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I keep getting static electric shocks in work. I'm wondering if I can do anything with my shoes to stop this, or any other tips. I'm even getting these when wearing trainers.

Work has a carpet.

This is impacting my ability to be productive in work.

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closed as off-topic by Raystafarian, Dennis S., Kramii, Rory Alsop Apr 17 '14 at 8:27

  • This question does not appear to be about personal productivity within the scope defined in the help center.
If this question can be reworded to fit the rules in the help center, please edit the question.

This question appears to be off-topic because it is about static electricity – Raystafarian Apr 16 '14 at 9:45
It's about not being able to touch things in the work place for fear of a static electric shock, and how to fix that so I can be more productive. – DermFrench Apr 16 '14 at 10:27
It seems outside the scope of this Q&A site, to me. – Raystafarian Apr 16 '14 at 11:03
Where do you think it should be moved? The workplace? – DermFrench Apr 16 '14 at 11:06
This has nothing to do with productivity (see… for some guidance) – Rory Alsop Apr 17 '14 at 8:27

I'm not convinced this is personal productivity, but here's a hack to help: in my experience, I build up a static charge when walking around, not while seated at my desk. To avoid the pain of the static discharge hold something metal (a key, for example) in your hand while walking around, and touch grounding objects with the key. The static charge will transfer through the key to ground, and you won't feel it.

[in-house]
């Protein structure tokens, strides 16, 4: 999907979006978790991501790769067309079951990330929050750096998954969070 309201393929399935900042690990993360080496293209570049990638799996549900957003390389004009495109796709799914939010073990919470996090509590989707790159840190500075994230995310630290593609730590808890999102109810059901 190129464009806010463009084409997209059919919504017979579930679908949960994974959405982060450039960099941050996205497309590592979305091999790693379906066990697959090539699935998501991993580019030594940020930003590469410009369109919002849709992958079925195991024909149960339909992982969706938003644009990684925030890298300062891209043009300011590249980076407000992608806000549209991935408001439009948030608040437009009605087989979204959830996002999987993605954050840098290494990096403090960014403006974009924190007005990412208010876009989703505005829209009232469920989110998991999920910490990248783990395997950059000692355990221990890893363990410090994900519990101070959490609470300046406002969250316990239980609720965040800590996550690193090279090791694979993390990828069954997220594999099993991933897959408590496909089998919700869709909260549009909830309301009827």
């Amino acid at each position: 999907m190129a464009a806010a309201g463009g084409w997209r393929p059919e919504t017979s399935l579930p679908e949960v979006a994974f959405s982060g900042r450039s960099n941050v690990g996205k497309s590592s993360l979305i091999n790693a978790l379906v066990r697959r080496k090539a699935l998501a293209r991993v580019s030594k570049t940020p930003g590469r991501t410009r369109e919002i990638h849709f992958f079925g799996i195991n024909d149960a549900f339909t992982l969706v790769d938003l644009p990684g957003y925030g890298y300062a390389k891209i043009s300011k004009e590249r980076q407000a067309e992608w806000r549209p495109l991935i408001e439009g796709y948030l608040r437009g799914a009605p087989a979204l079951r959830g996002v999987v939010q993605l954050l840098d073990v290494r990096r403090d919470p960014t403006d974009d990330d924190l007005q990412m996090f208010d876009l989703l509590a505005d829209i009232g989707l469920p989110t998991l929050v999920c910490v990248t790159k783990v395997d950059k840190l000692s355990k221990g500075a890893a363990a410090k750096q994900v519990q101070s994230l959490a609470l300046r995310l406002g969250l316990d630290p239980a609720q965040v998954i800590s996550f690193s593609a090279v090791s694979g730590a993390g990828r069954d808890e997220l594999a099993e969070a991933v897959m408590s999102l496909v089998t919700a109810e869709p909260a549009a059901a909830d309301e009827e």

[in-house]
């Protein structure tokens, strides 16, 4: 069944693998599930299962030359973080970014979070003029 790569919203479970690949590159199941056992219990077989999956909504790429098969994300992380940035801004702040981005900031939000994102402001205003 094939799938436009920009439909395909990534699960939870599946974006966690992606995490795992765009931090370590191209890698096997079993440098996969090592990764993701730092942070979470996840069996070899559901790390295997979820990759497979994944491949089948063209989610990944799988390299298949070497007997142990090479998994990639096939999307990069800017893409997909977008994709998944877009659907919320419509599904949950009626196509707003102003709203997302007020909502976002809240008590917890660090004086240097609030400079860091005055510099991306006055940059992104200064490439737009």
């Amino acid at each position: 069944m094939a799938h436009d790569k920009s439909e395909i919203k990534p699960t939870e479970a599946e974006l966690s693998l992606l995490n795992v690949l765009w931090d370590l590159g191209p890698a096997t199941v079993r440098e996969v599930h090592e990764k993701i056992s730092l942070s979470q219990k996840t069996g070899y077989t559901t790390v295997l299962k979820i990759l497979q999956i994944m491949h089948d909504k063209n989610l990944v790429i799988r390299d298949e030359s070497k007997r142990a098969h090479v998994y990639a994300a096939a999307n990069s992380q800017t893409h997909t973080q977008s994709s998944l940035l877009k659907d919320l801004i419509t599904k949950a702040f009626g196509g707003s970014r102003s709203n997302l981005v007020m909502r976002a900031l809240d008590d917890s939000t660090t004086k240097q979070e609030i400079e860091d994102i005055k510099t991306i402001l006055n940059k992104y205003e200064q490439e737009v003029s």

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Several options:

  • New carpets. Ideal but not always possible.
  • Increase humidity, as this helps conduct electricity.
  • Use an anti-static spray. May be available from carpet shops. This is what my previous employer used to solve a similar problem, and it was quite effective.
  • Change your shoes. Special antistatic shoes may be an option.
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You can purchase static straps that increase the conductivity between yourself and the floor, which should prevent most static buildup, unless your floor has a very high resistance as well.

It will probably be easier, however, to change the clothing you wear. Synthetic fibers are plastic, and not only build static charge over time, but prevent it from normalizing. Natural fibers such as cotton and wool will build up significantly less charge than synthetic fibers. If you wear layers, and your work chair is synthetic, the problem will be compounded. Try wearing a cotton t-shirt and cotton jeans, for instance, and you should immediately notice a reduction in static buildup. Couple a 50/50 cotton/poly shirt with a polyester fleece pullover, rubbing against a synthetic cloth covered chair, though, and you will be raising little lightning bolts constantly at your workstation and as you move around.

You can also buy static discharge products that will safely discharge you while you work. Aside from the foot strap above, which depends on a conductive floor, you can use a static discharge mat under your keyboard on your desk which you can touch with your wrists to dissipate any static charge you might be holding prior to typing.

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